I wonder why this was done. Was it to mitigate perceived (probably justly) homophobia on the audience's part? i.e. Quinto is an out-and-fabulous actor. Was it to cash in on Zoe Saldana's sex-kitten-ness? Was it neither of these reasons and just a fun thing to throw in there, nice new twist on the source material? I don't know. For me, though, whatever their behind-the-scenes decision-making, it works. Obviously (given the planet's decimation) Vulcan is going to be treated very differently in this iteration of Trek. And here's Nimoy, to help us old Trekkers over the hump, no pun intended.
|I didn't know he was going to be in this, so this was a fun twist for me, in the theater.|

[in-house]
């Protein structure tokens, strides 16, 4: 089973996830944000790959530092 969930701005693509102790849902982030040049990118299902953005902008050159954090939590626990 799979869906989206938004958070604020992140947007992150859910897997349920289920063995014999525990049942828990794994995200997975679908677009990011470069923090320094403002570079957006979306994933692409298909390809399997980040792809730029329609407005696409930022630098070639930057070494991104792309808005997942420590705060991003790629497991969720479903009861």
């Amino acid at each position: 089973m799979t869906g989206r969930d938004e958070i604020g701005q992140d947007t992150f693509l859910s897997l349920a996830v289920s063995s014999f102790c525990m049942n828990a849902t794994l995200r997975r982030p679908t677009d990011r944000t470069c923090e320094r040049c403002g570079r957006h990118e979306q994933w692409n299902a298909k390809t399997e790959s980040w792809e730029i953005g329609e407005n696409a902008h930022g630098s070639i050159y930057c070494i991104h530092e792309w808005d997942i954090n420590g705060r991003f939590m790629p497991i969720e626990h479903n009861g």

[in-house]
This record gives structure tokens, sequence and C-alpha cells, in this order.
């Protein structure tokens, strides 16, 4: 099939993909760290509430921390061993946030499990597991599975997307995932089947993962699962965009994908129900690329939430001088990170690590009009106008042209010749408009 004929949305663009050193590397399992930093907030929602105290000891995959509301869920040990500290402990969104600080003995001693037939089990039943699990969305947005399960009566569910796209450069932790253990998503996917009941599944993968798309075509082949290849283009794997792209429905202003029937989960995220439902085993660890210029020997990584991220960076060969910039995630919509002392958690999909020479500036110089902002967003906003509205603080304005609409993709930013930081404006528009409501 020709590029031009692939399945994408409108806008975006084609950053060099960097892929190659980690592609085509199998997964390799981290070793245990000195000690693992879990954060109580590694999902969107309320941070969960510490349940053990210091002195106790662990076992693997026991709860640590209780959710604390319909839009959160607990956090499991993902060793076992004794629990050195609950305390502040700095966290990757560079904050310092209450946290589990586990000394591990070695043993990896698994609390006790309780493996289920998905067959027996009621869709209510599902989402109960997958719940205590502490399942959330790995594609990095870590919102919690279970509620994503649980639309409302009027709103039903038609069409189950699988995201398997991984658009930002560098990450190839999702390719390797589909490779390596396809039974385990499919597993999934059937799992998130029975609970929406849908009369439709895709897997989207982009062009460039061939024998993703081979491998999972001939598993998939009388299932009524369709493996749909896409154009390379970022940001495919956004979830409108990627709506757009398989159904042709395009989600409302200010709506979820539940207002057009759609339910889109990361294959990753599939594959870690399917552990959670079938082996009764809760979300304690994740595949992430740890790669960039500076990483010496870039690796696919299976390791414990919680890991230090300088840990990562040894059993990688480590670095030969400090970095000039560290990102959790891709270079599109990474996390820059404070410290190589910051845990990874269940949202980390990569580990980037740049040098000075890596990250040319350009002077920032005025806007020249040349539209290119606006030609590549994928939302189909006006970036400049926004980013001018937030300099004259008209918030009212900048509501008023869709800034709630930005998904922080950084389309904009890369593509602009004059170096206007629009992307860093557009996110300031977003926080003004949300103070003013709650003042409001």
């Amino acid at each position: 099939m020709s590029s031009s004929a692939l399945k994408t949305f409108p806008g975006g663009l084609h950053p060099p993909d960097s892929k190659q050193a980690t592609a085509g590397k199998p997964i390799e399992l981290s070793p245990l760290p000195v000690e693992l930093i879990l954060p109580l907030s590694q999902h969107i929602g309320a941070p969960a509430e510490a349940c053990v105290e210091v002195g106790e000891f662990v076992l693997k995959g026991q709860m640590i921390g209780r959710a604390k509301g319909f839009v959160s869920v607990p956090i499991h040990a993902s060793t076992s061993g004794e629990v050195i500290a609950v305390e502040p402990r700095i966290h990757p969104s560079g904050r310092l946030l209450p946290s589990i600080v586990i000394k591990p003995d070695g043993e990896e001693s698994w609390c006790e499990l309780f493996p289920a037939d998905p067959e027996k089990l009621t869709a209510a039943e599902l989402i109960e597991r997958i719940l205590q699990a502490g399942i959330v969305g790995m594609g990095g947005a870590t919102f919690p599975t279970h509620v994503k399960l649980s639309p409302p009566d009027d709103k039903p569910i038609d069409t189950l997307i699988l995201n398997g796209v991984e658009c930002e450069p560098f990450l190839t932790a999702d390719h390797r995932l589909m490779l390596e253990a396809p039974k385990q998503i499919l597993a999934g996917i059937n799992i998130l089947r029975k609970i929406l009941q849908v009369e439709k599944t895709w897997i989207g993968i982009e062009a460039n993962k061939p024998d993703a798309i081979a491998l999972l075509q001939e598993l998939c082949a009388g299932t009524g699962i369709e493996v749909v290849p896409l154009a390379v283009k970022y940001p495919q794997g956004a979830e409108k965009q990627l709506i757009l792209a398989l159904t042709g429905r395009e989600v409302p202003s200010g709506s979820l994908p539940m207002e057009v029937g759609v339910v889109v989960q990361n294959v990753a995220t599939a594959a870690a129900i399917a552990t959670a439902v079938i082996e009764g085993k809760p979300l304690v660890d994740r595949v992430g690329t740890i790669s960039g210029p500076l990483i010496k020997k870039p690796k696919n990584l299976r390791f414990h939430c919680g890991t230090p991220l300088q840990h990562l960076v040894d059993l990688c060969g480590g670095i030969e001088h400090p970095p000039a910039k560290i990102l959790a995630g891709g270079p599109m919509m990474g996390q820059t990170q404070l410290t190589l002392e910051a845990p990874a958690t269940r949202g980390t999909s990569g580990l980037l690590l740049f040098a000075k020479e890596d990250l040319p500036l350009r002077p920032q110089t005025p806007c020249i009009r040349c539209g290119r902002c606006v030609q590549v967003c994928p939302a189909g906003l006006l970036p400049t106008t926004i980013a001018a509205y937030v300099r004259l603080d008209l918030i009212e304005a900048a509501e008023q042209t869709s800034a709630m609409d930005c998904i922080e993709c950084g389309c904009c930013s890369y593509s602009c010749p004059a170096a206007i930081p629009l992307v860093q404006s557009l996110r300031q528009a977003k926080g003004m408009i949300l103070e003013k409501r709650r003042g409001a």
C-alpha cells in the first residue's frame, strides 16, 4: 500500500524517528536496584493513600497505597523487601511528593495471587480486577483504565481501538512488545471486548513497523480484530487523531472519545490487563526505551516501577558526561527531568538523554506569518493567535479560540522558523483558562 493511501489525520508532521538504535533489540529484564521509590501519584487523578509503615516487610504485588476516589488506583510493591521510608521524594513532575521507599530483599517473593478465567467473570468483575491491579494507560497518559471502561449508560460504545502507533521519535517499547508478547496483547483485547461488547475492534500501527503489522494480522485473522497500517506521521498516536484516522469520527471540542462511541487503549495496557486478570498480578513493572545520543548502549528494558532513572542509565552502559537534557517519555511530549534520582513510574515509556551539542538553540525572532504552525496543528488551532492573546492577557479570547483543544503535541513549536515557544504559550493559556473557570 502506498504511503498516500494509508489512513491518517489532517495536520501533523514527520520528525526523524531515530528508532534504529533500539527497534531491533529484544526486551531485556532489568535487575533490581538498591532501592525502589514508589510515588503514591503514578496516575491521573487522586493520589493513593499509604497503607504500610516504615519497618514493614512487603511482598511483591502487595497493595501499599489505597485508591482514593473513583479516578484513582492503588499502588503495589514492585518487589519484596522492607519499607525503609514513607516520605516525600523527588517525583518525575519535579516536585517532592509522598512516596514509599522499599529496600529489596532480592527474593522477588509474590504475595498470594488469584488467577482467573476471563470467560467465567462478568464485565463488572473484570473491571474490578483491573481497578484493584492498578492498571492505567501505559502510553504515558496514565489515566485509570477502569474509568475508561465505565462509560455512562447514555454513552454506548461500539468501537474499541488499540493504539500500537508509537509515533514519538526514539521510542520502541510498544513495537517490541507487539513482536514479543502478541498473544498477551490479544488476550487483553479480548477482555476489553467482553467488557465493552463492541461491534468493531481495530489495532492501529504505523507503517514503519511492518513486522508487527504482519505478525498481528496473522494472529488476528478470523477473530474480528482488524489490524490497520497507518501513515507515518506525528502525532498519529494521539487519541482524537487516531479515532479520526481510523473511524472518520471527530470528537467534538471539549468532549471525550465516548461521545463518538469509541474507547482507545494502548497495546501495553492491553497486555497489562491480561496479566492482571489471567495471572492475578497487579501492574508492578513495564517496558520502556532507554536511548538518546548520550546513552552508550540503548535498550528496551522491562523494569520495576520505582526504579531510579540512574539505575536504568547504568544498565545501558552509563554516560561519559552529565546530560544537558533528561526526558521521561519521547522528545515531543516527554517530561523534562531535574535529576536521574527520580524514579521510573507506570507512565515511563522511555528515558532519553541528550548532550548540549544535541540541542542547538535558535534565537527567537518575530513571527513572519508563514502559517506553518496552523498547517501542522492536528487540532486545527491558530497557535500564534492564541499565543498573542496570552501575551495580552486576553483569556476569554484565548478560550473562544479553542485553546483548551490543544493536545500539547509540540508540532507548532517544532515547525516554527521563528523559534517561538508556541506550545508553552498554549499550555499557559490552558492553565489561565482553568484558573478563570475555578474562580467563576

Long story short: everyone in the new cast does a great job, but special praise to Zachary Quinto's Spock. I've seen this reboot a dozen times or so, and I'm still picking up on little things he brings to the screen. (Watching him and Nimoy as twin Spocks interacting is just great, as well.)
|I'm not sure how Winona Ryder ended up in things, either. But hey!|
One quick grumble: Why do people cast in iconic roles get so much latitude to do other stuff these days? Isn't it enough to be James Kirk and James Bond etc. for a few years? Can't you just suck it up and crank out a couple of movies in relatively short time rather than make us wait five years between films while you're off doing vanity projects? If I was in charge of Tinseltown, I'd lay down the law: if you're cast as an iconic character, you don't get to do five other movies in between sequels.
Now, as for Crazy Nero...
Eric Bana is great, undoubtedly. But here we have another Trek villain played by a great actor (like Thomas Hardy in Nemesis or F. Murray Abraham in Insurrection) who isn't very well-served by the script. Nero's characterization is pretty simplistic, and the logic of his plans unravels quickly upon examination.